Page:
On lazy summer days long ago, my mother, sister and I would tackle the attic, figuring out which of our possessions relegated to that deep memory space should be discarded or better organized. There were odd sticks of furniture, stacks of splashy picture magazines, my mother’s childhood ringlets in an old cigar box, and my father’s Navy uniform. (I snatched one piece of his uniform and wore it for quite some time) .
The large dark space was stuffy with an ancient wooden scent, located atop a white home with a big wrap-around, glassed-in front porch. The house was filled with my dreams and imaginings.
Much to my surprise, I got a piece of that lost time back last week when I was sorting through the contents of my bank security box. At first, the task at hand was far less intriguing than discovering treasures in the attic. I had a million other things to do that day, just wanted it to be over with. My bank branch, in the Chelsea neighborhood of New York, was closing. I had to pick up my belongings and deposit them elsewhere. It couldn’t be put off any longer.
There — among the jumble of paperwork, jewelry and a master drive of film content — was an old envelope with one single word scrawled in ink: “Save.”
I knew what was inside. My stepmother had given it to me long ago. It is one of the earliest pieces of my writing. When I penned it, I was 19, going to Emerson College in Boston, and my parents had divorced. I’d given the story to my father. And when he passed away, my stepmother wanted me to have it again.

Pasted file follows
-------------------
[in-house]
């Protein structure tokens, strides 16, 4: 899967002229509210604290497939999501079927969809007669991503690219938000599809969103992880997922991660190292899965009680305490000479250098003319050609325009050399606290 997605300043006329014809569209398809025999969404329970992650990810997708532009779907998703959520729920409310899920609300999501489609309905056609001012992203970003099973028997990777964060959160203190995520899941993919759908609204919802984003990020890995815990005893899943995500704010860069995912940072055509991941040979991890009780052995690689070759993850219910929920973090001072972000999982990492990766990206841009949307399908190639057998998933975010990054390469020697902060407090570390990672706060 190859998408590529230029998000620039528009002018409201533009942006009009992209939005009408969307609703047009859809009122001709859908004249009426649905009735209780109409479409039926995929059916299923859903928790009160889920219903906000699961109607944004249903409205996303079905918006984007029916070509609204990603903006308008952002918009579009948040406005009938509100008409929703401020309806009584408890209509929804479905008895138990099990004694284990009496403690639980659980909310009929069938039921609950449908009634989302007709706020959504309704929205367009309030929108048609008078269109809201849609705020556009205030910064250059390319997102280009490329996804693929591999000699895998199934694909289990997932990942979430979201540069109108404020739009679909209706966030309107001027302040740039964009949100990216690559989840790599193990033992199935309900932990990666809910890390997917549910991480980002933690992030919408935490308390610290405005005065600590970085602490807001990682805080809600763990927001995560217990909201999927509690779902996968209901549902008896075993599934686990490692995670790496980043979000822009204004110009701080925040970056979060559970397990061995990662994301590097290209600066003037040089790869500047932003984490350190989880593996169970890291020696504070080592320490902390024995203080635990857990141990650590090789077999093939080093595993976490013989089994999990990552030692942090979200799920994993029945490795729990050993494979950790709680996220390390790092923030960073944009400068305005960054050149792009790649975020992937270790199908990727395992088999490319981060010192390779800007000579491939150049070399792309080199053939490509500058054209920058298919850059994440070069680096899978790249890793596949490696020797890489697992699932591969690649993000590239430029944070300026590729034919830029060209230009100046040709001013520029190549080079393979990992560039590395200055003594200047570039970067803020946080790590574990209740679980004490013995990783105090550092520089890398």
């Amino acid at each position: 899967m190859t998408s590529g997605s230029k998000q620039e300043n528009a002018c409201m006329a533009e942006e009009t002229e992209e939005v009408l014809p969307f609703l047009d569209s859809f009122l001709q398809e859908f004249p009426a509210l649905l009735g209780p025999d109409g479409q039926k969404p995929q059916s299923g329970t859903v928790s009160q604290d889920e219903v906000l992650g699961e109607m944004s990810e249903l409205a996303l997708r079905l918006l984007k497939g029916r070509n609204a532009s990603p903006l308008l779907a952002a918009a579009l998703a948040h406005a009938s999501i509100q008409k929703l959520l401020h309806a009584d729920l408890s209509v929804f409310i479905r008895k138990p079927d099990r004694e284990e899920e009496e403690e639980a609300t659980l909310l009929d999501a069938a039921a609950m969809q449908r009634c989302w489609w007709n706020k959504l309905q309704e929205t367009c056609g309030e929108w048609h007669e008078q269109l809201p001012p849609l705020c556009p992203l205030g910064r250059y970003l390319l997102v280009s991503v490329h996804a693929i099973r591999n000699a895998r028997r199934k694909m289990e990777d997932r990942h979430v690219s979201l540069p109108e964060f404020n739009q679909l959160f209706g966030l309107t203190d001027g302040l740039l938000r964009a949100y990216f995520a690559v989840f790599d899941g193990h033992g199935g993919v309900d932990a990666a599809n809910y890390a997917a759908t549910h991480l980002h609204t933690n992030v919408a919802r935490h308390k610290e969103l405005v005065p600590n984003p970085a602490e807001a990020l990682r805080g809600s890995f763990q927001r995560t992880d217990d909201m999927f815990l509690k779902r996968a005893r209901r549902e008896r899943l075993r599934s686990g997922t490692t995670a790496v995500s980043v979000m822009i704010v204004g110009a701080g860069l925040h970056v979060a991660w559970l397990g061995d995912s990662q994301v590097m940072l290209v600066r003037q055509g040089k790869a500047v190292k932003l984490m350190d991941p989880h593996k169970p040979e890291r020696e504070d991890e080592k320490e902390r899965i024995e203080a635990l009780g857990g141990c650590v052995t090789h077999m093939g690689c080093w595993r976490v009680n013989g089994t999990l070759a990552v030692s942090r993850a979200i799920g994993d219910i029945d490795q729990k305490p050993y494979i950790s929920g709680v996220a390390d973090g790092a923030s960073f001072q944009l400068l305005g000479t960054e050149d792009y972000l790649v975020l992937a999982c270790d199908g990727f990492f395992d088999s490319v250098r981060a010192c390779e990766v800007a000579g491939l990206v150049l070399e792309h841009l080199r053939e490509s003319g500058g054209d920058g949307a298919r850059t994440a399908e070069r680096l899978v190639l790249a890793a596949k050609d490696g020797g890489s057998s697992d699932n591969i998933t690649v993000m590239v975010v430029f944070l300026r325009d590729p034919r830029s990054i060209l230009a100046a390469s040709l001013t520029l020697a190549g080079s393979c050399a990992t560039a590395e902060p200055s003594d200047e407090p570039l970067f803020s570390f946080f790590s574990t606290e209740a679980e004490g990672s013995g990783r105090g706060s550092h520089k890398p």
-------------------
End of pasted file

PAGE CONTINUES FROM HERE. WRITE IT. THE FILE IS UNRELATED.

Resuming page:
It’s not something I usually do: read one of my stories written so far back in time. But this one contains some raw truths, the essence of myself as a young woman, a sketch of my father. This one informed the final scene in my novel, THE JUICE. And I thought that some of you might enjoy reading it. So here goes:
The rain used to come pounding down on our tin porch roof just after supper about three or fourtimes a year. First dull rumbling splats in a variety of pitches would begin dotting the metal in hidden overlapping rhythms. And then, as we began to assemble underneath the opening melody, the flattened pellets of water would double in number and size, becoming insistently louder until the thousand kettledrum ceiling was combined into one gigantic roar. And everything that was two feet beyond the steps leading up to the glassed-in porch was smeared over, muddied into streaks of greyed color between the lines of water. The only part of our worlds that remained solid during these storms was this house we knew so well as our home.
My father would stand quietly near the upper right-hand corner of the porch, brooding over his pipe. His thick eyebrows were char black then, and they made a sharp cliff over his eyes, as ominous as the saturated skies overhead. His hair, which had begun to grow silver when he was 20 years old, was barely streaked with black. His cracked and hardened hands, his almost Indian red skin, his hollow but muscular body were all evidence of his long years of physical labor, and he wore them like amedal.